Horse-parts, white-parts, and naming: Semantics, ontology, and compound terms in the white horse dialogue
David Bourget (Western Ontario)
David Chalmers (ANU, NYU)
Rafael De Clercq
Ezio Di Nucci
Jonathan Jenkins Ichikawa
Jack Alan Reynolds
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Dao: A Journal of Comparative Philosophy 6 (2):167-185 (2007)
In this article I argue against Chad Hansen’s version of the “White Horse Dialogue” (Baimalun) of Gongsun Longzi as intelligible through writings of the later Moists. Hansen regards the Baimalun as an attempt to demonstrate how the compound baima, “white horse,” is correctly analyzed in one of the Moist ways of analyzing compound term semantics but not the other. I present an alternative reading in which the Baimalun arguments point out, via reductio, the failure of either Moist analysis; in particular they point out how neither analysis accounts for ordinary, acceptable inferences like “There is a white horse; therefore there is a horse.” At issue for Gongsun Longzi is a fundamental problem with atomic terms: none of them seems capable of referring to a particular, “stand-alone” individual.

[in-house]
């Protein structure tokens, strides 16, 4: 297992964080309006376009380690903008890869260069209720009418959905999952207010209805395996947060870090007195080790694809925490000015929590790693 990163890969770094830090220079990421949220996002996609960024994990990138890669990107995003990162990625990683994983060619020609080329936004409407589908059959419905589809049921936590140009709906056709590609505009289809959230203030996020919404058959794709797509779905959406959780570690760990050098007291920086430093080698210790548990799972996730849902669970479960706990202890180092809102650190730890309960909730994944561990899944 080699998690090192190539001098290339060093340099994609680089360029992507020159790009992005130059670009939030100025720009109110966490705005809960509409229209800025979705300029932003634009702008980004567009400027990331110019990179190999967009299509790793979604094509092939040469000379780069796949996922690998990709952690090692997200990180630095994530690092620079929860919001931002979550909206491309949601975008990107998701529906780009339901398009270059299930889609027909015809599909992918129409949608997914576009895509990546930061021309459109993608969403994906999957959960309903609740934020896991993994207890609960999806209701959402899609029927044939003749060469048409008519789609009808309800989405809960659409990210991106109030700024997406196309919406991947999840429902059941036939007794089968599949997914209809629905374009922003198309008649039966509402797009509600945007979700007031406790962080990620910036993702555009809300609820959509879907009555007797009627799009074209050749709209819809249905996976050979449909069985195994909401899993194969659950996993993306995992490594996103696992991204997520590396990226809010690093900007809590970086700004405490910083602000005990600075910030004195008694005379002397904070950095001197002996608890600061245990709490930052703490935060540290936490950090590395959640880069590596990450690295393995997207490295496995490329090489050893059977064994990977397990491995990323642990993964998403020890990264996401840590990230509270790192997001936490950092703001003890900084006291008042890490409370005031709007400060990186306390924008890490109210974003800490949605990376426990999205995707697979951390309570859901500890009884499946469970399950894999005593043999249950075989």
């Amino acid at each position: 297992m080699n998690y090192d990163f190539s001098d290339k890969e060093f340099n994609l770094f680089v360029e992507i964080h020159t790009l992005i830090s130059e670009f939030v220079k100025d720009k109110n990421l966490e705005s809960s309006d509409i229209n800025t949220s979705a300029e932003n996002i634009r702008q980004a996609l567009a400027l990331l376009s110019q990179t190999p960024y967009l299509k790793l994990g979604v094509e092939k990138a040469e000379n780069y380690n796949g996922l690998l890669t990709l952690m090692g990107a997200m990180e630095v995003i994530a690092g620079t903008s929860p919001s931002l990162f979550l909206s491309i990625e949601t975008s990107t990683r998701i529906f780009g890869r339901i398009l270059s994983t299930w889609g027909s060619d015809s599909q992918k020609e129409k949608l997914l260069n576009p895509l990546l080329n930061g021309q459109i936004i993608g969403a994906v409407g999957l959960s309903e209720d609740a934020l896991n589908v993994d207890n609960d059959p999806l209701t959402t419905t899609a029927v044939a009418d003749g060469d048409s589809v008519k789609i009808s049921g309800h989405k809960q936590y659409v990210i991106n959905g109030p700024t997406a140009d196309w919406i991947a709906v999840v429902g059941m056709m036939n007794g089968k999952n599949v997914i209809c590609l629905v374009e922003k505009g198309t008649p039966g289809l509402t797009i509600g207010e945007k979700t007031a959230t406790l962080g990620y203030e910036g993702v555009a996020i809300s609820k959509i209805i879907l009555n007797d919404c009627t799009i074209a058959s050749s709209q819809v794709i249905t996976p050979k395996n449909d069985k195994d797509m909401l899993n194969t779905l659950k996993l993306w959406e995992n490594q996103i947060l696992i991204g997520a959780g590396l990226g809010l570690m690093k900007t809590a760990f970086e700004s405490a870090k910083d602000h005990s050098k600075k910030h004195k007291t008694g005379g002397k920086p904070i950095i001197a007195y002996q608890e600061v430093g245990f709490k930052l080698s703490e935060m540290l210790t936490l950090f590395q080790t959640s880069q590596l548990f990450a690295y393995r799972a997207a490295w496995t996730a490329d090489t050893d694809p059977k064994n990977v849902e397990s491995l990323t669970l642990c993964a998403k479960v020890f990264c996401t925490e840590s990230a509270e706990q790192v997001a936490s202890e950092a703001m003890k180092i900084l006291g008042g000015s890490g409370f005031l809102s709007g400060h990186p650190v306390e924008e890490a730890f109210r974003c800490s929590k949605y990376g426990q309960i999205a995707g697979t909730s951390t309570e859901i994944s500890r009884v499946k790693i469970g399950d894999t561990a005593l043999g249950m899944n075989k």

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References found in this work BETA
Chad Hansen (1992). A Daoist Theory of Chinese Thought: A Philosophical Interpretation. Oxford University Press.
Chad Hansen (1983). Language and Logic in Ancient China. University of Michigan Press.
A. C. Graham (1978). Later Mohist Logic, Ethics, and Science. School of Oriental and African Studies, University of London.
A. C. Graham (1990). Studies in Chinese Philosophy and Philosophical Literature. Monograph Collection (Matt - Pseudo).
Chung-ying Cheng & Richard H. Swain (1970). Logic and Ontology in the Chih Wu Lun of Kung-Sun Lung Tzu. Philosophy East and West 20 (2):137-154.
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